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McGovern Criticizes News 'Saturation' of Democratic Primary

      Although he didn’t have a winning track record in presidential elections, 1972 Democratic presidential nominee and former South Dakota Sen. George McGovern had no problem critiquing the media for lack of substance.


     McGovern, an anti-war icon of the left in the late 1960s and early 1970s, appeared at the National Press Club in Washington, D.C., on August 12. He discussed news coverage of the Democratic nominating process with Washington Post columnist David Broder and University of Maryland journalism professor Haynes Johnson.


     McGovern told reporters that the changing news business – offering more media outlets – led to too much coverage, causing “saturation” and over-analysis of the candidates on the campaign trail.


     “Well, it is a fact that we have saturation coverage on candidates these days,” McGovern said. “You have three or four thoughtful people examining what it meant that Hillary [Clinton] shed a tear in New Hampshire. What did that mean? Was it – did she become more human? Has she broken down to the strain? And these discussions would go on, sometimes in great depth. What did Barack [Obama] mean by a quote that he gave that seemed …”


     McGovern said that too much competition among numerous outlets – versus the three TV networks of his era – were causing the media to give too much credence to details of the campaign.


     “I think the, when you’ve got all these cables and all the networks and everybody else competing for a breakthrough, you get enormous coverage on the details of the campaign,” McGovern said. “I personally would like to see more thoughtful debates.”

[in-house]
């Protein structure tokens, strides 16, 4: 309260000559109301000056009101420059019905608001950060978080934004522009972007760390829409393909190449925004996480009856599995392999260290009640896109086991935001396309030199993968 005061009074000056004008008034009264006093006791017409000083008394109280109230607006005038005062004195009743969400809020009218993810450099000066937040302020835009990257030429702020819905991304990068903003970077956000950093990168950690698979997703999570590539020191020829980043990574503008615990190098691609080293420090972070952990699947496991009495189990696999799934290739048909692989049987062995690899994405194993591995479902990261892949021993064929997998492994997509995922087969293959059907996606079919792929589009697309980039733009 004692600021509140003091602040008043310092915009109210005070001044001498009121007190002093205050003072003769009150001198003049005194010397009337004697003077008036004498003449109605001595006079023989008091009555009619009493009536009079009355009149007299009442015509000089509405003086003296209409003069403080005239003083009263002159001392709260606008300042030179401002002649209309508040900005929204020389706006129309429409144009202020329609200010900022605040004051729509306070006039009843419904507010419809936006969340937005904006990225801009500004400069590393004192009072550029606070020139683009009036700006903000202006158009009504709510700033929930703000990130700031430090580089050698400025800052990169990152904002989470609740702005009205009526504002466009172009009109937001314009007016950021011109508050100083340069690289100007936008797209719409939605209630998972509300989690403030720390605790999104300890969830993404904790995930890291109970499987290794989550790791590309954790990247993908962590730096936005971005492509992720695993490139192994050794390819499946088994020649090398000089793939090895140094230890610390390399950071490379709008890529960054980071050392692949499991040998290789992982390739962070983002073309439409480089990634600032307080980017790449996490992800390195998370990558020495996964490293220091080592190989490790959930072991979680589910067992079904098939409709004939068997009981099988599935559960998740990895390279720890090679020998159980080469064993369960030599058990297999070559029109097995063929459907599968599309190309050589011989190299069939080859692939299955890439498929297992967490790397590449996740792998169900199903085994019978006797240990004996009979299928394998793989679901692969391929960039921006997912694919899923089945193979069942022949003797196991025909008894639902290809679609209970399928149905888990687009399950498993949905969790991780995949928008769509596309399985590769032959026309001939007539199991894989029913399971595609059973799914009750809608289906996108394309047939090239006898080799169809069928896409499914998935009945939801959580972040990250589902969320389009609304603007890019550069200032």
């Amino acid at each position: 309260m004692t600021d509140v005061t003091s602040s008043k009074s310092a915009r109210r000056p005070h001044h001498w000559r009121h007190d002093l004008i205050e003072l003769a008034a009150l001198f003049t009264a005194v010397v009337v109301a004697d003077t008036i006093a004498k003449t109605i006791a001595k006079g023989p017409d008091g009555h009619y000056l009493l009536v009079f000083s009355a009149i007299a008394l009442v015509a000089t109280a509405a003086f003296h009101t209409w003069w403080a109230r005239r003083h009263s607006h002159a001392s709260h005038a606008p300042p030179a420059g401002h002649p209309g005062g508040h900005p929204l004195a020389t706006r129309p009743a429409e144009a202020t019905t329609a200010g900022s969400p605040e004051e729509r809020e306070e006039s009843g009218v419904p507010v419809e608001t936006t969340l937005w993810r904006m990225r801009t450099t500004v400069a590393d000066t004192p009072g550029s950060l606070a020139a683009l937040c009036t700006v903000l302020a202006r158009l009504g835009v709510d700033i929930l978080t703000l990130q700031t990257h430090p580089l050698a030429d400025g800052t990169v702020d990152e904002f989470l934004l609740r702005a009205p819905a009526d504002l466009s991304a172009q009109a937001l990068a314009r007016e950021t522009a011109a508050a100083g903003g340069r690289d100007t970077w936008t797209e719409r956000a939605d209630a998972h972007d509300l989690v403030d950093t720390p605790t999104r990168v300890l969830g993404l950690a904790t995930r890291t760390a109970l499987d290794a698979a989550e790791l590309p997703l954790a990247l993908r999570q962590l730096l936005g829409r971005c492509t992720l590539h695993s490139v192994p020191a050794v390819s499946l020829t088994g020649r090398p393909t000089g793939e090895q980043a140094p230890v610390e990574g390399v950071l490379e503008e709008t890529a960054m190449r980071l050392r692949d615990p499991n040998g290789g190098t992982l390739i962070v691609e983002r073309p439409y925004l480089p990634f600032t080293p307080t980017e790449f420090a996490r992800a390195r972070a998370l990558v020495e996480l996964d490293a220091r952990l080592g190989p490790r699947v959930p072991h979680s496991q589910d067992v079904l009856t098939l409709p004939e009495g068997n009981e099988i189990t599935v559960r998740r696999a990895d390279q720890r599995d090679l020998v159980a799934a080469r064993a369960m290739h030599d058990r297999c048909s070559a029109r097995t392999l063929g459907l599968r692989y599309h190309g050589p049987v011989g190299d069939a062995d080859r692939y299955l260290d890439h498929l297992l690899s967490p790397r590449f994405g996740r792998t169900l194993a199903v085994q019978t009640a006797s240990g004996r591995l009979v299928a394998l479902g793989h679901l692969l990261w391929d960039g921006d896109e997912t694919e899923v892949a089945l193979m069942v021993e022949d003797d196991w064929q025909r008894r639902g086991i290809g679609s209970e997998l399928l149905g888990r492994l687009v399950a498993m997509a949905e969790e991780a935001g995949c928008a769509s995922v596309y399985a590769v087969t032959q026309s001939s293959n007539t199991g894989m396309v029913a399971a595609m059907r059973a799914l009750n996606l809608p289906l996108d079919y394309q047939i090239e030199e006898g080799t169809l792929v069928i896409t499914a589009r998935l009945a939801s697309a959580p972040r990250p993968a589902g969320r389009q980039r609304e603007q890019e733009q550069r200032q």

McGovern also offered some criticisms of the U.S. foreign policy – specifically the Bush administration’s decision to invade Iraq and overthrow former Iraqi president Saddam Hussein’s tyrannical regime. He compared the war to AIDS – a disease that claimed an estimated 2.1 million lives, including 330,000 children, in 2007, according to the World Health Organization.


     “That war is about as popular as AIDS around the world in other capitals and it’s hurt us a great deal I think,” McGovern said. “There’s almost no support for it anywhere. So, I think there’ll be an improvement there. I think also people around the world – most of whom are not white – are going to take a renewed sense of accomplishment in seeing a black man in charge of the most powerful country around the world.”


      Despite McGovern’s hyperbolic comparison, he said his faith in the United States remains steadfast.


     “I’ve always thought this is the greatest country in the world – I still think that,” McGovern said. “We have to be great because we make these enormous blunders like Vietnam and Iraq and yet we survive.”


     Even with the obsessive media coverage McGovern criticized, he said he still thinks presumptive Democratic nominee Sen. Barack Obama, Ill., will defeat presumptive GOP nominee Sen. John McCain, Ariz., in November. McGovern had supported Sen. Hillary Clinton, D-N.Y., for the Democratic nomination, but switched his support to Obama as the nomination race drew to a close.


     “Not simply because I’m a Democrat and a supporter of his, but I think Barack is going to win this election,” McGovern added. “I’ll be very surprised if he doesn’t. I’m not always too reliable on predicting how the election’s going to come out, but that’s what I think.”


     McGovern lost the 1972 presidential election to President Richard Nixon by a margin of 23.2 percentage points, the fourth largest margin in presidential history.